Fare Thee Well, Ficlets

AOL is closing down the Ficlets community today.  It’s leaving a lot of frequent contributors upset and looking for a new home for their work on the vast ol’ interwebs.

I had mixed feelings about it – the concept is great: write a story using only 1,024 characters, including spaces (that’s one byte of information, if you’re curious about the number.)

It was also a community project of sorts – anyone could take your story and write a prequel or a sequel to it.  Hell, multiple someones could do that, and you could have several different continuations spawned off of the same intial story, a sort of unending chain of alternate realities.

The biggest problem I had with it was how many people would essentially write a big long story, then break it up into ficlet-sized chunks, publishing parts 1-80 in rapid succession (also filling up all 20-odd spots in the “recently published” column, so if you didn’t care about Sally and Johnny’s angsty argument at the lockers between classes, you had to go searching to find the other recent stuff.)

Point is, if you’re spamming a whole story like that, it’s not a ficlet anymore.  It’s a short story and probably ought to go up on some other creative writing website.  It also takes away from the idea of other people continuing the narrative.

Anyway.  Cool concept, could have used a bit of tweaking or at least moderation — only allowing posts once an hour, maybe, or sorting the “recently posted” column by most recent authors rather than newest posts.  But that’s pretty moot now.

I only ever wrote five of them, five thousand one hundred twenty total characters’ worth of stories. Here’s one of them, for your entertainment.  I’ve mentioned before that one of them might want to be a longer story.  This is the one.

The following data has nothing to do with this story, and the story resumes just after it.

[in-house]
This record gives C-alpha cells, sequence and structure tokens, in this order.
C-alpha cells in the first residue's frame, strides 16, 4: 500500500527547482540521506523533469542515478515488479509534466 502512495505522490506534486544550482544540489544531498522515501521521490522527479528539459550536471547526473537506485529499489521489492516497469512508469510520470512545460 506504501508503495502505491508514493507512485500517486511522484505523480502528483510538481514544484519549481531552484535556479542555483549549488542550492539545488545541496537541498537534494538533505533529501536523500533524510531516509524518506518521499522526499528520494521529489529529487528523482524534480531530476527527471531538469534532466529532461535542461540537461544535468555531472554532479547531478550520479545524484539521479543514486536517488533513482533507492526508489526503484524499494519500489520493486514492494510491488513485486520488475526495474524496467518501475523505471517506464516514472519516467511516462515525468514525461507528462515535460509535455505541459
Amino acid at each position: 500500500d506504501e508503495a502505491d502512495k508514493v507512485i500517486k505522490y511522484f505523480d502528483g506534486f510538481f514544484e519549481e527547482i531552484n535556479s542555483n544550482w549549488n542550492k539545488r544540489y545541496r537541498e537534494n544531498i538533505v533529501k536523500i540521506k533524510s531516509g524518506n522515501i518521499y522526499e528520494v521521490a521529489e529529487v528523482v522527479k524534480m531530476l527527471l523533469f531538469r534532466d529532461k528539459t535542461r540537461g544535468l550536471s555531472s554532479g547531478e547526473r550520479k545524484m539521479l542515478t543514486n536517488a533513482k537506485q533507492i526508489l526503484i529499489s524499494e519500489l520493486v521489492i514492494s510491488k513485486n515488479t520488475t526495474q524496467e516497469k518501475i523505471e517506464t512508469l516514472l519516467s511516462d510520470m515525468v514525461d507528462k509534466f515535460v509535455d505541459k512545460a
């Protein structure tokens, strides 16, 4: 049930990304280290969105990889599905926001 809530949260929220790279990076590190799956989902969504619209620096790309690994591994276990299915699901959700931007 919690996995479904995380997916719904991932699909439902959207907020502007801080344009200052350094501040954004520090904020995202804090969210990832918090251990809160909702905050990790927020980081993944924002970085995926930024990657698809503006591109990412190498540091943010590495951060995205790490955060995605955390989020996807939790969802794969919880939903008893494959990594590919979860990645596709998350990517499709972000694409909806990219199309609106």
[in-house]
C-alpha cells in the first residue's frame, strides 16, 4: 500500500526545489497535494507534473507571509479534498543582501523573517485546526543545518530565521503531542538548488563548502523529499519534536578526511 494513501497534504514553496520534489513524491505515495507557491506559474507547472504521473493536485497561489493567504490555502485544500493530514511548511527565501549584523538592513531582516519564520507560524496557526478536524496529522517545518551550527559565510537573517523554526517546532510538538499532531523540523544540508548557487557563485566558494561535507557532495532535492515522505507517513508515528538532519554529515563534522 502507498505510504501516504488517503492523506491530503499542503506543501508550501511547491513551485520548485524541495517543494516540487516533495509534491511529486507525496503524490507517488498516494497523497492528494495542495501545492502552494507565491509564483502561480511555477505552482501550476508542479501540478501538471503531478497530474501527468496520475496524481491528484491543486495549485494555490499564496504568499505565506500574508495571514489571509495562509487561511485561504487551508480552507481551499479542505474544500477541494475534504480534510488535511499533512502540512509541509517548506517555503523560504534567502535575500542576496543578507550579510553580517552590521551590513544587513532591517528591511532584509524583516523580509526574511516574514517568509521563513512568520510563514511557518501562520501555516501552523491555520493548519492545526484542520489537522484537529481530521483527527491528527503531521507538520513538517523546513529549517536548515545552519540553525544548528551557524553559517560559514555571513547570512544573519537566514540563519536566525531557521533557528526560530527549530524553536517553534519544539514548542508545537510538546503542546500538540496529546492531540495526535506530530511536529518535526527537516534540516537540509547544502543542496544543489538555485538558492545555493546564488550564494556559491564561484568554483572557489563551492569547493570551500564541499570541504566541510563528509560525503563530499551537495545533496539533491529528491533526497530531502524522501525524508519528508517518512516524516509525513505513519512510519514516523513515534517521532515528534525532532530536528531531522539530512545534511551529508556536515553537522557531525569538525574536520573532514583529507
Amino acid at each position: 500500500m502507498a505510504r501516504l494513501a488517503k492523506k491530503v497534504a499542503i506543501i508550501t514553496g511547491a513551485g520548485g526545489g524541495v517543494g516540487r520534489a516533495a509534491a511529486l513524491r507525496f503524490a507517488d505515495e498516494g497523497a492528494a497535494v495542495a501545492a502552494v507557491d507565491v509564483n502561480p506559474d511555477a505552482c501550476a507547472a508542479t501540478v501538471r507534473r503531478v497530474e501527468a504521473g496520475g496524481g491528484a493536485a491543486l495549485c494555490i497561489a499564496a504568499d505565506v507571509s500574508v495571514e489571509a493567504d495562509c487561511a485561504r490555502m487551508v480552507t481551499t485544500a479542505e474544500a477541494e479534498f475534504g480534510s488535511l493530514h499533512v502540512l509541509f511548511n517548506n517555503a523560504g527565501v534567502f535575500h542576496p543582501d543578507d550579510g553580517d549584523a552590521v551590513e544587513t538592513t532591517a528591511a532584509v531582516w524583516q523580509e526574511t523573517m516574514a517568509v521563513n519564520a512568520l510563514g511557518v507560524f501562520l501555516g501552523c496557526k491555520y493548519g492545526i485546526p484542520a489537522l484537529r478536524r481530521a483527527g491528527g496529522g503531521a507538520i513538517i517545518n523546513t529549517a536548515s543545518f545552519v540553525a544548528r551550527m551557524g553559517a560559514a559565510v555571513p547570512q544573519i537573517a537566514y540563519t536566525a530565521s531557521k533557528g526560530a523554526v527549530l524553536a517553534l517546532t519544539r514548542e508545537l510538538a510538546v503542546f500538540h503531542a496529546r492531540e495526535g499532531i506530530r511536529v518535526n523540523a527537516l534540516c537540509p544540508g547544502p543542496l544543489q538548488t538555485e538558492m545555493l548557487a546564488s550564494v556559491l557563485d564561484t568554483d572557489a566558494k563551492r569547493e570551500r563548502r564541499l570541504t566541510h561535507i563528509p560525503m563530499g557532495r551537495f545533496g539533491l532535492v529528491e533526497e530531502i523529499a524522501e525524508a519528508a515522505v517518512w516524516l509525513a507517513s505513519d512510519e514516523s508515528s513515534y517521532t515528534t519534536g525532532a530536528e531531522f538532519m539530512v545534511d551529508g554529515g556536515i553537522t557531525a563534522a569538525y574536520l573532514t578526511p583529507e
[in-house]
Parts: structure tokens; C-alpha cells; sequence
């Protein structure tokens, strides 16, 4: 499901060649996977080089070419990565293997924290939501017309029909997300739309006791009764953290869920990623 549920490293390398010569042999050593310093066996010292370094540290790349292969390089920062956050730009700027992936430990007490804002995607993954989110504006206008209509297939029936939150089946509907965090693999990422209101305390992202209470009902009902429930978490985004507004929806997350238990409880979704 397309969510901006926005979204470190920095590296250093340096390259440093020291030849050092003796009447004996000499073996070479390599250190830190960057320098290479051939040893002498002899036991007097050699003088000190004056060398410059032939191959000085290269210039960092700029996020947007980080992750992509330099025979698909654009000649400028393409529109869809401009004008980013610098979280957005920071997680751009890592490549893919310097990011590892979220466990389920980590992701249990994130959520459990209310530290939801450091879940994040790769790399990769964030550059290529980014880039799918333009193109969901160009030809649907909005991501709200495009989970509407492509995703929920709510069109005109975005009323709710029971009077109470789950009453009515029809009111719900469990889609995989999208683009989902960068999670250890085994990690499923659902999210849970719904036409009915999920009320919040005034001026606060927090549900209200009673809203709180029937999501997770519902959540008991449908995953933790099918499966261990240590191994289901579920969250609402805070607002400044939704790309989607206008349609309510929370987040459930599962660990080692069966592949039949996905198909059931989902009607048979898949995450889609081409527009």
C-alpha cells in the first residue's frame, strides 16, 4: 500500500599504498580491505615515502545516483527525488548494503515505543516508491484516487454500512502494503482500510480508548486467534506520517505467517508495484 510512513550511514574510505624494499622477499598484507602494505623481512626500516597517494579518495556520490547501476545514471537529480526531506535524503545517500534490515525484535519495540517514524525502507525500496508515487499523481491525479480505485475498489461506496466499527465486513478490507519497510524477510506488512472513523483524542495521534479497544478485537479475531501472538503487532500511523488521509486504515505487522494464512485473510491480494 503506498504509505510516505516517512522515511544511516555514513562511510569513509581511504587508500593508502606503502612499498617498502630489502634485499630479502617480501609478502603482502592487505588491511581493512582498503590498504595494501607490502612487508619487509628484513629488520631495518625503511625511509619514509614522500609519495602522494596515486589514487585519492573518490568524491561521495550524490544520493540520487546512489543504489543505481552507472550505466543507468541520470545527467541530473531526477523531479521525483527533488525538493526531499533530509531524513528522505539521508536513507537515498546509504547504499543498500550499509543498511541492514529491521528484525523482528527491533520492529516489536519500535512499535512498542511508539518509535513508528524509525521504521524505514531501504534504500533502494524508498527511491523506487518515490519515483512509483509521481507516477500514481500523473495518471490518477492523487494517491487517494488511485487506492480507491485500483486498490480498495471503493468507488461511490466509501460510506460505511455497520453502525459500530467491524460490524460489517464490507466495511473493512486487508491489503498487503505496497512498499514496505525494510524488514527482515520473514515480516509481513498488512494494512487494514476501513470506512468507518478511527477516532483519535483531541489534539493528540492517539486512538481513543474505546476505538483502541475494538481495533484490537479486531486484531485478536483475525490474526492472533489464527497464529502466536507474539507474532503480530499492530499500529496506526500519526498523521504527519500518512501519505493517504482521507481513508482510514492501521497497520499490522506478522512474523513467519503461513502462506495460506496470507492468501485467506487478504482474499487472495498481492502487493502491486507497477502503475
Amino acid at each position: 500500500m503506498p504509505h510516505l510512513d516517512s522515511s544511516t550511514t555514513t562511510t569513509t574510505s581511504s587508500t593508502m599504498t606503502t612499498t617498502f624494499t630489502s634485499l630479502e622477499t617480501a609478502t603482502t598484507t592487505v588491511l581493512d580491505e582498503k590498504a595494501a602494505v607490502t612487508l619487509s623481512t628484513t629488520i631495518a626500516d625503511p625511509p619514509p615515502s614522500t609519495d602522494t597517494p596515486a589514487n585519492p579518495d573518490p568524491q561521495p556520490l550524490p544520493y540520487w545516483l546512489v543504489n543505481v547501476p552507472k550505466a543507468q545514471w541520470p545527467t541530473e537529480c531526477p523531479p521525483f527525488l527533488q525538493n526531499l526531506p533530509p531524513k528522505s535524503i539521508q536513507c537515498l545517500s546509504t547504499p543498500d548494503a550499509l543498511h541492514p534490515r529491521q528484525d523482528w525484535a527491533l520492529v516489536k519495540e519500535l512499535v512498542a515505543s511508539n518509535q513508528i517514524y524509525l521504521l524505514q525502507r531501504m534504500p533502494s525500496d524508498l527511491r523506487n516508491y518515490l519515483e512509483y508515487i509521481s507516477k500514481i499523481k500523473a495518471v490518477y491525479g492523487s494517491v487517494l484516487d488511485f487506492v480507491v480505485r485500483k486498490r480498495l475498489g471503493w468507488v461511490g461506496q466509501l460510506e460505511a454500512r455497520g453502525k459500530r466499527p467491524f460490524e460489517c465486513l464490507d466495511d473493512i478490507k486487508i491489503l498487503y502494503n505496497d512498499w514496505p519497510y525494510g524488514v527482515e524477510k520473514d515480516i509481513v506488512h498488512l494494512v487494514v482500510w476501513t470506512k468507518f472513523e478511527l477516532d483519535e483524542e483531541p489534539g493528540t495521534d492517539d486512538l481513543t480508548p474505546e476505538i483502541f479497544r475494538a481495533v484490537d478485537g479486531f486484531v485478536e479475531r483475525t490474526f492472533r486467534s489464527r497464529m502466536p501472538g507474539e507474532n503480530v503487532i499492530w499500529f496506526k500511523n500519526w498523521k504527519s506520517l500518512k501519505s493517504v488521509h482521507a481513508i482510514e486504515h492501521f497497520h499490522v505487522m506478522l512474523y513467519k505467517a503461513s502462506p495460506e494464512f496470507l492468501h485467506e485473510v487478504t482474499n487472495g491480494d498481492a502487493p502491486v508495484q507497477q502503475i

“Let Down Your Hair”

The castle loomed, as castles are wont to do. Its towers scraped the bottom of the sky. Within, princesses slept on silken pillows, piles of lumpy mattresses, beds of nettles. A few were awake, wishing for the Princes Charming to gallop across the drawbridge below.

Rapunzel grew tired of waiting.

Tying the end of her braid to the hook on the wall, she rappelled her way to freedom. When her feet touched solid ground she severed her locks at the nape of her neck with a sharp-edged stone.

The king’s soldiers didn’t stop her; she was the witch’s ward (or one of them), and they’d never liked witches. Those hags turned unlucky men into frogs or stone or geese on a whim. Who could blame a girl for wanting to get out?

Instead they gave her ale and apples, a warm cloak, and a magic flute confiscated from a giant. The shoemaker brought her a pair of elf-made boots for the road. The East Wind ruffled her boy-short hair and whispered a name in her ear.

Rapunzel bade all them farewell and set off to find her fortune.

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